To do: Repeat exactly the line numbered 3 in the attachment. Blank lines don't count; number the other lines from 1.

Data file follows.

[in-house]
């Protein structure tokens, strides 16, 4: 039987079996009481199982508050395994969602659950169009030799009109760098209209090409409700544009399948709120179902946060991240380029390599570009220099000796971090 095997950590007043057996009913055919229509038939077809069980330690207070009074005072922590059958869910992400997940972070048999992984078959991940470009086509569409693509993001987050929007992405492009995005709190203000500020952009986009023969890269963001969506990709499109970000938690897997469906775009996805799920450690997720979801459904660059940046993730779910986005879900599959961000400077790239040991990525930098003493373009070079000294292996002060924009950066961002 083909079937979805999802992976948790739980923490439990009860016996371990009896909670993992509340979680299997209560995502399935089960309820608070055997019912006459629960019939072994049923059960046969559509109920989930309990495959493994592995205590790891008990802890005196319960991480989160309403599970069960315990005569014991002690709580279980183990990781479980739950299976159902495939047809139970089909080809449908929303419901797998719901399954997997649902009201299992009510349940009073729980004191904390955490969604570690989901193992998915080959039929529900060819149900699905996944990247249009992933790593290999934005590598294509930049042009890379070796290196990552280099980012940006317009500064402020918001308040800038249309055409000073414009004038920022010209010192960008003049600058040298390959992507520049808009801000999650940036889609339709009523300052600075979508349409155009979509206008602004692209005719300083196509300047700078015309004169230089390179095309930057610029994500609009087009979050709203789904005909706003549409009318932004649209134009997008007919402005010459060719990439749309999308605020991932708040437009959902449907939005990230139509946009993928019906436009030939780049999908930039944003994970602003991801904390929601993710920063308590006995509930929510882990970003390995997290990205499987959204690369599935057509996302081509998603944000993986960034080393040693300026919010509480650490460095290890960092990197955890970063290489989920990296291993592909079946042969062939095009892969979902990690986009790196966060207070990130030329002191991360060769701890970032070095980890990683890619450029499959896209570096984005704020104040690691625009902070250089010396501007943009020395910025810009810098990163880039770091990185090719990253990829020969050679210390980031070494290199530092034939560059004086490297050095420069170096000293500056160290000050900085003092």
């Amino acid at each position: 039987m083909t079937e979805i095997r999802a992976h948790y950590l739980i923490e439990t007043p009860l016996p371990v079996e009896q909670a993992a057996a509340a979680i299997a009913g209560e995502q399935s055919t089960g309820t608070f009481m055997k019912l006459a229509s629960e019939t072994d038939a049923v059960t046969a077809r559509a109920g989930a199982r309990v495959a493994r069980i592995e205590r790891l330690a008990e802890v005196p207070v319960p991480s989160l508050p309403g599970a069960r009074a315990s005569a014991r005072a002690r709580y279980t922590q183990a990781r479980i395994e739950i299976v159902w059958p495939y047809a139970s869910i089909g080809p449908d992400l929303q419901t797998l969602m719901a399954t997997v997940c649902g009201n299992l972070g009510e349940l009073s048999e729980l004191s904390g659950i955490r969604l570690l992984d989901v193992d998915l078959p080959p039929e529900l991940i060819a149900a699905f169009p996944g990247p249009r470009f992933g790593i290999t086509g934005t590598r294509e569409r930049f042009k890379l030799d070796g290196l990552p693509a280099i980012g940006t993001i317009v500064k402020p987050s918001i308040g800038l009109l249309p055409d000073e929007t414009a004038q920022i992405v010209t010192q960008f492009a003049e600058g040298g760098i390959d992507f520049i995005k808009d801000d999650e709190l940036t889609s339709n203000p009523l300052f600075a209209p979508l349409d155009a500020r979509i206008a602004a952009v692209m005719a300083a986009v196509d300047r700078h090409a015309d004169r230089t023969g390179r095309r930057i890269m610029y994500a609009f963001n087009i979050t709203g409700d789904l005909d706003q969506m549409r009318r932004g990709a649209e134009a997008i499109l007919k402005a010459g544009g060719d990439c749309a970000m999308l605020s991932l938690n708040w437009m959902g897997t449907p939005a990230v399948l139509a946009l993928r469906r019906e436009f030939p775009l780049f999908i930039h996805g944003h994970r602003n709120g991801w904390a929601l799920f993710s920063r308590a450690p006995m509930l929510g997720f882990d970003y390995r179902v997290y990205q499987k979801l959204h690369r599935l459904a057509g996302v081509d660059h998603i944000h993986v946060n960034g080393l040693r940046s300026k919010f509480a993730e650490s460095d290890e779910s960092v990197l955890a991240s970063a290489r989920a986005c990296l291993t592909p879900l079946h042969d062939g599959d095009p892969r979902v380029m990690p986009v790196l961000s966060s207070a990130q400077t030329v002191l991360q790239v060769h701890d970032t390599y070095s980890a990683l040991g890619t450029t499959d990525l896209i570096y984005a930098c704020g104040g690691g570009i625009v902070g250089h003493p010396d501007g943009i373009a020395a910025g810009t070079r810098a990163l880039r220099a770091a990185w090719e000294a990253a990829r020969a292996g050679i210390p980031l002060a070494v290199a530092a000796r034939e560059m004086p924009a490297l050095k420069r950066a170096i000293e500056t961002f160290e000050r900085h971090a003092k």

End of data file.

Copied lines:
């Amino acid at each position: 039987m083909t079937e979805i095997r999802a992976h948790y950590l739980i923490e439990t007043p009860l016996p371990v079996e009896q909670a993992a057996a509340a979680i299997a009913g209560e995502q399935s055919t089960g309820t608070f009481m055997k019912l006459a229509s629960e019939t072994d038939a049923v059960t046969a077809r559509a109920g989930a199982r309990v495959a493994r069980i592995e205590r790891l330690a008990e802890v005196p207070v319960p991480s989160l508050p309403g599970a069960r009074a315990s005569a014991r005072a002690r709580y279980t922590q183990a990781r479980i395994e739950i299976v159902w059958p495939y047809a139970s869910i089909g080809p449908d992400l929303q419901t797998l969602m719901a399954t997997v997940c649902g009201n299992l972070g009510e349940l009073s048999e729980l004191s904390g659950i955490r969604l570690l992984d989901v193992d998915l078959p080959p039929e529900l991940i060819a149900a699905f169009p996944g990247p249009r470009f992933g790593i290999t086509g934005t590598r294509e569409r930049f042009k890379l030799d070796g290196l990552p693509a280099i980012g940006t993001i317009v500064k402020p987050s918001i308040g800038l009109l249309p055409d000073e929007t414009a004038q920022i992405v010209t010192q960008f492009a003049e600058g040298g760098i390959d992507f520049i995005k808009d801000d999650e709190l940036t889609s339709n203000p009523l300052f600075a209209p979508l349409d155009a500020r979509i206008a602004a952009v692209m005719a300083a986009v196509d300047r700078h090409a015309d004169r230089t023969g390179r095309r930057i890269m610029y994500a609009f963001n087009i979050t709203g409700d789904l005909d706003q969506m549409r009318r932004g990709a649209e134009a997008i499109l007919k402005a010459g544009g060719d990439c749309a970000m999308l605020s991932l938690n708040w437009m959902g897997t449907p939005a990230v399948l139509a946009l993928r469906r019906e436009f030939p775009l780049f999908i930039h996805g944003h994970r602003n709120g991801w904390a929601l799920f993710s920063r308590a450690p006995m509930l929510g997720f882990d970003y390995r179902v997290y990205q499987k979801l959204h690369r599935l459904a057509g996302v081509d660059h998603i944000h993986v946060n960034g080393l040693r940046s300026k919010f509480a993730e650490s460095d290890e779910s960092v990197l955890a991240s970063a290489r989920a986005c990296l291993t592909p879900l079946h042969d062939g599959d095009p892969r979902v380029m990690p986009v790196l961000s966060s207070a990130q400077t030329v002191l991360q790239v060769h701890d970032t390599y070095s980890a990683l040991g890619t450029t499959d990525l896209i570096y984005a930098c704020g104040g690691g570009i625009v902070g250089h003493p010396d501007g943009i373009a020395a910025g810009t070079r810098a990163l880039r220099a770091a990185w090719e000294a990253a990829r020969a292996g050679i210390p980031l002060a070494v290199a530092a000796r034939e560059m004086p924009a490297l050095k420069r950066a170096i000293e500056t961002f160290e000050r900085h971090a003092k």